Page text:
Standing alone at the beginning of a gloomy conference of the World Bank and International Monetary Fund here today, representatives of the Reagan administration resisted sober warnings from all sides that poor countries need the promise of a great infusion of aid to tide them over the world's worst economic crisis in nearly 40 years.

"These hard times, and these perceptions of looming crises," Canadian Prime Minister Pierre Elliott Trudeau said in his welcoming speech to delegates from 144 nations, "are generating fear in the minds of some of our people" that he compared to the mood of the troubled 1930s.

Trudeau called on the IMF to "take the lead as a matter of urgency" to help both nations and private institutions to avoid collapse.

But the IMF, which had hoped to boost its normal lendable resources from $67 billion to about $110 billion, was rebuffed by its biggest shareholder, the United States.

Alone among leading nations, the United States took a stand against an unspecified "substantial increase" in IMF resources at Saturday's meeting of the IMF's policy-making Interim Committee.

Asked today by reporters to explain why the United States finds itself at odds with other industrial nations, even such a close ally as Great Britain, Treasury Secretary Donald T. Regan said, "In previous times of prosperity in the United States, we could afford to be generous. At the moment, the nations of the world have been expressing alarm at the size of the U.S. deficit. We ourselves are aware that our deficit is larger than ever, maybe not as a percentage of GNP, but at least in dollars.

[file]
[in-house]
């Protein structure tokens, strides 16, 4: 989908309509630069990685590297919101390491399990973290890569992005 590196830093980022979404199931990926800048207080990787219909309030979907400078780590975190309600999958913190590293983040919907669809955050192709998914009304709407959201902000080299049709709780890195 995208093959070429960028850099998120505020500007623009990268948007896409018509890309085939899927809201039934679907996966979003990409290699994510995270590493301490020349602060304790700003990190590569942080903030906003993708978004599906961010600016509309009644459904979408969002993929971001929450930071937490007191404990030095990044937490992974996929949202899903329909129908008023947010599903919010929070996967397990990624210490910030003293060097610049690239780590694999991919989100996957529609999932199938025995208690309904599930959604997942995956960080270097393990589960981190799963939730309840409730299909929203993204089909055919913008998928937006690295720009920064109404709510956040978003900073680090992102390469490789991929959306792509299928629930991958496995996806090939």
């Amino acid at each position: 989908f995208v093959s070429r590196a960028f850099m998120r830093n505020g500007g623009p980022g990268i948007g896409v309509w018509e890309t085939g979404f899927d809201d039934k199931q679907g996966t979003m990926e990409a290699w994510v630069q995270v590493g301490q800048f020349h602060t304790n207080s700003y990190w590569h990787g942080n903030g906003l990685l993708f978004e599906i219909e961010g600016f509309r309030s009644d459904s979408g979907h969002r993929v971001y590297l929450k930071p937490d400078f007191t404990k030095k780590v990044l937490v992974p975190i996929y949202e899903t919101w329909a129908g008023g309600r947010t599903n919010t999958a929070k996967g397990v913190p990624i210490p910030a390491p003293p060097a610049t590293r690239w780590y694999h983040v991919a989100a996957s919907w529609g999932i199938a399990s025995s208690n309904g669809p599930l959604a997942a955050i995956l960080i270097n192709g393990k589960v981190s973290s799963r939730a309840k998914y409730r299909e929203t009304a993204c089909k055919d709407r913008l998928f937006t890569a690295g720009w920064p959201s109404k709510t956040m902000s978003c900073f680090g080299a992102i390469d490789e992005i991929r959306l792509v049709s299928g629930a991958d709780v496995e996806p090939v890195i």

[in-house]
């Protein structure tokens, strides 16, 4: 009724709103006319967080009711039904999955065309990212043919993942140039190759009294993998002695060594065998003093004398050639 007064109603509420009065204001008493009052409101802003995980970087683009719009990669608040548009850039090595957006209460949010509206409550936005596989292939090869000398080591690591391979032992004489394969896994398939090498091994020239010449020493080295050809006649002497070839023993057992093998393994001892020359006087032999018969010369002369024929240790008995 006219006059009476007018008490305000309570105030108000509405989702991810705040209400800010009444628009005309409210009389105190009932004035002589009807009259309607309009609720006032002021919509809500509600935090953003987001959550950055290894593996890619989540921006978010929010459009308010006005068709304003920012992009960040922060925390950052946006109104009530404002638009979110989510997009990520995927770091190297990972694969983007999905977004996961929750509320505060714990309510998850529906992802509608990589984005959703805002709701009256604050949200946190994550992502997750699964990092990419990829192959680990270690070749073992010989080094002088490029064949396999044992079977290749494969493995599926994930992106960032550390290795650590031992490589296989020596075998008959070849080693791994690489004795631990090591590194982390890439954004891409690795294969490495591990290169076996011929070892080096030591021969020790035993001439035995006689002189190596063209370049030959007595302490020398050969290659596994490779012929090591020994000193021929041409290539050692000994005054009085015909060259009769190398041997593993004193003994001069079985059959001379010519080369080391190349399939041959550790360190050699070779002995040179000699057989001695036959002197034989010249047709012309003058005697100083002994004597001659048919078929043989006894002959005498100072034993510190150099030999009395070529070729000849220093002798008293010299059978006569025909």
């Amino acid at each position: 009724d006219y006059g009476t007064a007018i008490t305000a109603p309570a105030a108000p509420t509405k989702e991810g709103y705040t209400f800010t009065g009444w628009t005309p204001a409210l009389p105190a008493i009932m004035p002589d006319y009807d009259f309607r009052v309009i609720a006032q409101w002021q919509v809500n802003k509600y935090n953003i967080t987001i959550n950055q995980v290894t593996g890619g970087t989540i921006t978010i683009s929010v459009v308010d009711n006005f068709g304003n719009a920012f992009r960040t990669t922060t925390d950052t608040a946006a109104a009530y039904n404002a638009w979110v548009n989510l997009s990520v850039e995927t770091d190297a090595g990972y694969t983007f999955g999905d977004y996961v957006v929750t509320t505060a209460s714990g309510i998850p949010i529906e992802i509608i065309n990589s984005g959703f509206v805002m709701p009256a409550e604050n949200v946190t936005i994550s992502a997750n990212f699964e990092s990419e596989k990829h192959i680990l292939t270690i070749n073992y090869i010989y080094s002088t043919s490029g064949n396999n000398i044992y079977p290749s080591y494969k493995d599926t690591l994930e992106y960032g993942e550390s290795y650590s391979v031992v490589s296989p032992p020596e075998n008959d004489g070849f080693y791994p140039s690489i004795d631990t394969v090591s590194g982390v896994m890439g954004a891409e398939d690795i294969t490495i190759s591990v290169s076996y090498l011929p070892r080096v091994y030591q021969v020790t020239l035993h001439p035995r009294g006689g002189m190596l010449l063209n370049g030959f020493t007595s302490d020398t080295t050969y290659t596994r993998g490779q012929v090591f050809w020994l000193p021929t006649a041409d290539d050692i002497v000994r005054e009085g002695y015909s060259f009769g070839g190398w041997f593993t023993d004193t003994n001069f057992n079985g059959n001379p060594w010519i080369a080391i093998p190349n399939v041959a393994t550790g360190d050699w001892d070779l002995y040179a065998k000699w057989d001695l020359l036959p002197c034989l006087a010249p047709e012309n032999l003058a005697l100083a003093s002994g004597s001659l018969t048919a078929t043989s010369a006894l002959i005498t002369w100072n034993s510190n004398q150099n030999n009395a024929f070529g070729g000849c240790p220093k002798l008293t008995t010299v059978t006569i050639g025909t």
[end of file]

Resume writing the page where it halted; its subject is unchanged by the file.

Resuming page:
"We have to cut back on that. . . . Naturally, the rest of the world is dismayed to see the United States cutting back. But, nonetheless, that's reality as we face it.

"We can't do everything: we can't be a defender of the Western world, as we know we are, and continue to have high defense expenditures, and at the same time run the same social programs that we have been running in the U.S., and to give as much financial aid abroad as we have," Regan said.

"We give as much as we can, and other nations would like more. And as a result they express their disappointment."

Regan said the United States remains the largest contributor to the World Bank and the IMF and that "other nations must recognize that the United States has its limitations."

He also said the Reagan administration has a "more upbeat" assessment of prospects for both the U.S. economy and the global economy than anyone else. Regan estimated real growth in the industrial world next year at 3 to 4 percent.

World Bank President A. W. Clausen, who told delegates that "we are meeting at a time when the economic situation for most of our member countries -- developed and developing alike -- is grim," estimated less than 1 percent growth. IMF managing director Jacques deLarosiere said there would be no growth in 1982 at all.

In a sober assessment of current "strains" on the world's monetary system, deLarosiere said it is in a transition period in which "hardships will be felt both domestically and internationally."